Various core materials are required in assembling a car. These serve as building blocks to create everything in an automobile from the smallest parts we don’t know about like the wiring and dashboard needles to the largest components like the transmission gears and the engine block. Through the years, these materials have evolved somewhat, becoming more complex, better built, and safer brought by the new technologies in the manufacturing processes. Despite such, the bulk of the stuff used to make a car largely remains the same, though have been utilized in more innovative ways.

Let’s take a look at the core materials used in car manufacturing:

1. Steel

A car’s chassis made of steel

Steel is the main core material used in a typical modern car. It is utilized in creating the major components of the automobile starting from the underlying chassis or cage that serves as the skeleton of the car and protects you in case of a crash.

Other parts like the engine block, body sheet metal, door panels, exhaust pipes, mufflers, support beams, bolts, hinges, rivets, and screws are also made of steel, for most vehicles today. It’s no surprise as steel is a cheaper, easily sourced, and easy-to-form core material that is also known for its strength and ability to hold its shape well.

Thanks to the advancement in technology through the years, there are also now different types of steel available in diverse levels of rigidity, enabling car manufacturers to use it on parts from one end of the vehicle to the other. For instance, steel now has the ability to crumple to absorb impacts and help you keep safe on the road.

Apart from being the most common material in cars for more than a century, steel is also the most important construction and engineering material in the world as it’s used nearly in everything, including home appliances and utensils, surgical tools, ships, trains, and buildings.

 2. Plastic

A car’s dashboard

A by-product of petroleum (oil and gas), plastics are also a prominent core material in car manufacturing and constitute a huge chunk of the total car parts. Today’s car utilizes massive amounts of plastics as they are practical, durable, lightweight, inexpensive, and can be transformed into literally anything.

A car’s dashboard, including its gauges and dials, air conditioner vents, seat belts, airbags, door handles, steering wheels, gearshift consoles, radio faceplate and are all created from different types of plastics. Even the tiny interior parts, like the oil dipstick and wire looms, use plastics. It doesn’t cease there, as the carpets and the car seats are also manufactured using materials derived from plastic strands.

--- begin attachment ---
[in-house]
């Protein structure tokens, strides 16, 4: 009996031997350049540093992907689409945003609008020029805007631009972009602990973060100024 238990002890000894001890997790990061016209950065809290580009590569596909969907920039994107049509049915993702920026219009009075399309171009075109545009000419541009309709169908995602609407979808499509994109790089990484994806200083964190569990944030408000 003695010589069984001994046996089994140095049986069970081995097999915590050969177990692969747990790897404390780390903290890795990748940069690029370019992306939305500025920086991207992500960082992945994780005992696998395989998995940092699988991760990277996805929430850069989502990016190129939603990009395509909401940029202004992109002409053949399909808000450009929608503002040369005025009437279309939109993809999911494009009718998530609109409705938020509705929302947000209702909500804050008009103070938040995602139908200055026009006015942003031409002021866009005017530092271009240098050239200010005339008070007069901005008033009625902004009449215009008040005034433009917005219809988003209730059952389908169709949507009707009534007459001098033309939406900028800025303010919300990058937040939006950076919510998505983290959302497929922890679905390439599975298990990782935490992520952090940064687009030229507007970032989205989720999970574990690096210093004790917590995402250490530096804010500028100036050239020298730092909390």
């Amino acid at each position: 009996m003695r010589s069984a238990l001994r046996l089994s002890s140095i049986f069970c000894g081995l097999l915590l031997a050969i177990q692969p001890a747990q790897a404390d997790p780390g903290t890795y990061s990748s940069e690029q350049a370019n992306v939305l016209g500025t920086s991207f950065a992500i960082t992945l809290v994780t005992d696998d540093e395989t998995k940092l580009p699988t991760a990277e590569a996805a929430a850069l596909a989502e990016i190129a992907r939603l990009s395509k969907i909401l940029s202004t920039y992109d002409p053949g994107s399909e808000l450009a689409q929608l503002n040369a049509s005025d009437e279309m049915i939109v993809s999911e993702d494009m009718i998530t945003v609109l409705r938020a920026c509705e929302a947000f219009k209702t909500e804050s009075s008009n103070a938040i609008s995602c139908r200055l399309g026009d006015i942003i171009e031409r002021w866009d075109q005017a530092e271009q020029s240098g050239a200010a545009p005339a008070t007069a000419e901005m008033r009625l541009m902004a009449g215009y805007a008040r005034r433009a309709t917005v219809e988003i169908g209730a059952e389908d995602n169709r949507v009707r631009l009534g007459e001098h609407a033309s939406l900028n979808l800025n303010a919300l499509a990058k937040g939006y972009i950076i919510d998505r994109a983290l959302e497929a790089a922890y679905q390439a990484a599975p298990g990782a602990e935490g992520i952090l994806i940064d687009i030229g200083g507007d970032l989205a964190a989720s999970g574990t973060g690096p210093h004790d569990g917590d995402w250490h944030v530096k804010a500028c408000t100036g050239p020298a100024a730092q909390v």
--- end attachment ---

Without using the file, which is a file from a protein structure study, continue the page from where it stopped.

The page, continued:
Progress in plastic technology even allowed car engineers and manufacturers to use the material in components and parts that are previously made out of metal, providing how versatile plastics are and how extensively they are used in auto manufacturing.

3. Aluminum

Aluminum wheels

While steel has been long used in the world of auto manufacturing, aluminum is like a newcomer. In 1970, aluminum components only made up about 2 percent of the total weight of modern vehicles, increasing to 5 percent in 1990, and 9 percent in 2009., the Across the years, the material has been increasingly used in the car industry, making up to nearly 14% of the total weight of cars today.

You’ll see aluminum in various parts, such as the wheels and hubcaps, replacing steel. It’s also used in window regulators, radio chassis, and much more. Automakers are also starting to switch to aluminum for making engines instead of the traditional iron blocks, as the former is lightweight and can disperse heat effectively.

Moreover, aluminum is also becoming more popular for car engineers who use it as the auto body to remove mass for emission and fuel economy purposes and create lighter, performance-oriented vehicles. It’s little wonder that aluminum is now evolving to be mainstream with aluminum doors, hoods, and trunk lids also now available.

4. Rubber


Most people take tires for granted. Yet, they are one of the most essential parts of the vehicle that allows us to get around and take us to our destinations. That’s where the significance of another core material in auto-manufacturing comes into the picture – rubber.

The ever-important car tires are made of rubber. That’s not simple rubber as you might think, as there are various ingredients that are used in making tires to make them safe, eco-friendly, fuel-efficient, and high performing.

For instance, the thread layers are made out of natural rubber, though synthetic rubber reinforces its strength. Metal and textile cables make up the tire’s skeleton and form its shape and make it rigid, while silica and carbon black are added for better durability. Other chemical agents are also incorporated to give tires distinct properties like improved grip and less resistance to rolling.